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Note: To read more about the legal proceedings associated with this property, please scroll down to the bottom of the page.  

The Piedmont Environmental Council co-holds a conservation easement with the Virginia Outdoors Foundation on a 64 acre property in Paris, VA. The property is owned by Piedmont Agriculture Academy, LLC (PAA). Martha Boneta is the managing member of PAA.

PEC Purchased the Land in 2000 

In 2000, PEC purchased approximately 1232 acres of Ovoka Farm from Mr. Phillip S. Thomas. When PEC acquired the property from Mr. Thomas, it was made up of 35 separate parcels of land. Over the next twelve years, PEC protected the property with conservation easements which limited the number of times it could be divided and specified permitted and prohibited uses of the land. PEC sold portions of the property (subject to easement) to public and private landowners, with a significant portion of it going to the National Park Service to realign and improve the Appalachian Trail as it passes through the area.

As a non-profit, PEC received no tax or other financial benefits for the easements, but considers the protection of the iconic landscape surrounding Paris to be one of the organization’s signature accomplishments in its 41 year history.

Conservation Easement and Sale of 64 Acres in 2006

A 64-acre parcel, located between Route 50, Route 17 and Gap Run Road was sold by PEC to Mrs. Martha Malawer (now Mrs. Martha Boneta) in 2006. In 2007 she gave it to Piedmont Agriculture Academy, LLC, a Virginia limited liability company which she established. The property in question is part of one of the most visible landscapes in Virginia, one that tens of thousands of people pass through each year. It is also visible from one of the most visited sections of the Appalachian National Scenic Trail, and is part of the open space that surrounds the village of Paris, one of the anchors of the Crooked Run Rural Historic District. Historically, the parcel was part of a farm surrounding “Liberty Hall” a house which dates to the 1840’s and stands today directly across Gap Run Road from the Boneta property.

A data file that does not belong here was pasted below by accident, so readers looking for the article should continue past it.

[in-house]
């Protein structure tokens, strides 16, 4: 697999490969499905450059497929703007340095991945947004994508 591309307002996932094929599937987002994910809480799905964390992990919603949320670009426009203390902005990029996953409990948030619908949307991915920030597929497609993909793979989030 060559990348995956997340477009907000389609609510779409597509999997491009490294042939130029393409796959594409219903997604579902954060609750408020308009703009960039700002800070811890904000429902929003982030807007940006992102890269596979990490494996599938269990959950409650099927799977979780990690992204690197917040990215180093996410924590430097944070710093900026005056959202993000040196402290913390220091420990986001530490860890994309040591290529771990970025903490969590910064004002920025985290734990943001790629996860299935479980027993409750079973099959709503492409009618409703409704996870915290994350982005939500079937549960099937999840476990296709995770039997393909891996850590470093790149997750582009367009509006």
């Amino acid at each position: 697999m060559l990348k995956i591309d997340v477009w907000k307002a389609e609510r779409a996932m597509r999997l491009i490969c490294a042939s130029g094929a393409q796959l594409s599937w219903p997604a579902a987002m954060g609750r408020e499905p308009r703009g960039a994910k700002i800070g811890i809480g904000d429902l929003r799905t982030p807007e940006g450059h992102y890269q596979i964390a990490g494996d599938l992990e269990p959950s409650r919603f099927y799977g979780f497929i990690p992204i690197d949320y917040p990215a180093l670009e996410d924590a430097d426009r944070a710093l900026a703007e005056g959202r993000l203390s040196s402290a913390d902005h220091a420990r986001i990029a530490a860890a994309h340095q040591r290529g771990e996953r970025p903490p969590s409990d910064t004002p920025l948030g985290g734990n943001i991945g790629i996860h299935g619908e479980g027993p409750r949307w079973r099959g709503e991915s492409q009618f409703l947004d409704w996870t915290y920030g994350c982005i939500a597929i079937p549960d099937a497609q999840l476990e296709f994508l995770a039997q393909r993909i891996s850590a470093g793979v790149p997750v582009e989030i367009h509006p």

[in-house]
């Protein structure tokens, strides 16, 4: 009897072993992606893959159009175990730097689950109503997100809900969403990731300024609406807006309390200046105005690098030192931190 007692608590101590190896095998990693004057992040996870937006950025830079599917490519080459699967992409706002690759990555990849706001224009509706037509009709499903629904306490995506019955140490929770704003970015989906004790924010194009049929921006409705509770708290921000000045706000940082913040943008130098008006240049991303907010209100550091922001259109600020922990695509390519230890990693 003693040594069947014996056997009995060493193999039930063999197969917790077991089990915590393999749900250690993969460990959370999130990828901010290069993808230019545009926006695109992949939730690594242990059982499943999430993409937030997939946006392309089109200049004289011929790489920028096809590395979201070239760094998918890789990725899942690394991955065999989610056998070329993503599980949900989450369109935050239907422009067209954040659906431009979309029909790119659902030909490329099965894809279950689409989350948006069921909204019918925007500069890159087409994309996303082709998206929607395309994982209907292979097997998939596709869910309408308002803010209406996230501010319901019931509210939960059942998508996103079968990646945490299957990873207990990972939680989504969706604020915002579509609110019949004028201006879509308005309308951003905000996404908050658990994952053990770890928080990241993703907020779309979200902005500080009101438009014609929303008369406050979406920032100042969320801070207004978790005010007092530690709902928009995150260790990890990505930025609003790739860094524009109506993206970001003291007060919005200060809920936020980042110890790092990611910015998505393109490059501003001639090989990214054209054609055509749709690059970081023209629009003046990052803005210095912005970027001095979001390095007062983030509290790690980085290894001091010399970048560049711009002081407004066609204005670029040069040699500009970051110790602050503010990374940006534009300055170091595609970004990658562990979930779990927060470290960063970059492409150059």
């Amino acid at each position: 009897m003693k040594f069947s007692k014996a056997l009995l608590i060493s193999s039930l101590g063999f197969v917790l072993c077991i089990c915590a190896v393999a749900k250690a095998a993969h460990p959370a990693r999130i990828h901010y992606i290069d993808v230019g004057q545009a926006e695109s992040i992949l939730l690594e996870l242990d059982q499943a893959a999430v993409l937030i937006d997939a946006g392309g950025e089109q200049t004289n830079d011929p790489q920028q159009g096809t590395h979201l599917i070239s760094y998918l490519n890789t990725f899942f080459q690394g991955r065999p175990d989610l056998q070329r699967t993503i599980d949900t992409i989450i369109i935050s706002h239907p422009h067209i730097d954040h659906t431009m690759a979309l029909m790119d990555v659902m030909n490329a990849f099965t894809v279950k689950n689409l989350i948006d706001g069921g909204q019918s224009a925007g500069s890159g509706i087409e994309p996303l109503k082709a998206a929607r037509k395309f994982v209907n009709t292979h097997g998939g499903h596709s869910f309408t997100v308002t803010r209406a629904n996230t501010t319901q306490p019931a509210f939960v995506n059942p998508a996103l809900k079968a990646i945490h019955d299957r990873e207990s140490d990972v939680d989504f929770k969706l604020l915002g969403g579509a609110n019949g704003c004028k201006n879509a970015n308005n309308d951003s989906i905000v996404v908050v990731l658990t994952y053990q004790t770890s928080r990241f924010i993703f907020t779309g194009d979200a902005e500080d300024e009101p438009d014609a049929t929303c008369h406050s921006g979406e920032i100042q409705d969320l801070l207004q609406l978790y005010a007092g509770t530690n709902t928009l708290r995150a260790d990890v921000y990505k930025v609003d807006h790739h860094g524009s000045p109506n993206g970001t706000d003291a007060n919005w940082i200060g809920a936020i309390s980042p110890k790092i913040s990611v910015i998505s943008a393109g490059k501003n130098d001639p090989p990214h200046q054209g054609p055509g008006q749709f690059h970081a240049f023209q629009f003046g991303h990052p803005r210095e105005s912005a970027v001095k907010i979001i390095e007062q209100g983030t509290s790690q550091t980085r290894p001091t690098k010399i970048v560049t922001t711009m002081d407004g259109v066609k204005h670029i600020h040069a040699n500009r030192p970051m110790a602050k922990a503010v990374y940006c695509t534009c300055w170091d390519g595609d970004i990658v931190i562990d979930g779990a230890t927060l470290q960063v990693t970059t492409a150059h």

In order to preserve the property’s unique historic, scenic, and cultural values and to ensure its availability for agricultural use in future generations, the land was sold with a very protective conservation easement which allowed few changes to the exterior appearance of the property and allowed for just one residence: an apartment of no more than 1,600 square feet to be constructed in the large Barn Complex. The easement was intended to safeguard the historic and scenic values of the property, the farm soils, and historic structures and enhance water quality in the streams running through the fields.

To protect the quiet, rural character of the Village of Paris, the easement also placed strict limits on the number of people who could visit the property each day in connection with the commercial or industrial activities permitted under the easement. The property was sold at well below market price due to the restrictions contained within the easement, and those restrictions were reviewed with and acknowledged by Mrs. Boneta, during the contract negotiations and again at the time of the sale.

By purchasing the property with this conservation easement in place, Mrs. Boneta agreed to be bound by those terms -- which included restrictions on the use of the property and a regular schedule of inspections to assure that the easement was adhered to.

Since the Sale

Since the sale of the property, PEC has attempted to work with Mrs. Boneta as she improved the property and developed her plans for the farm. We’ve engaged in a dialogue over which changes to the property are appropriate, given the significant scenic conservation values protected by the easement. At no time have we attempted to prohibit her from farming or keeping livestock on the property.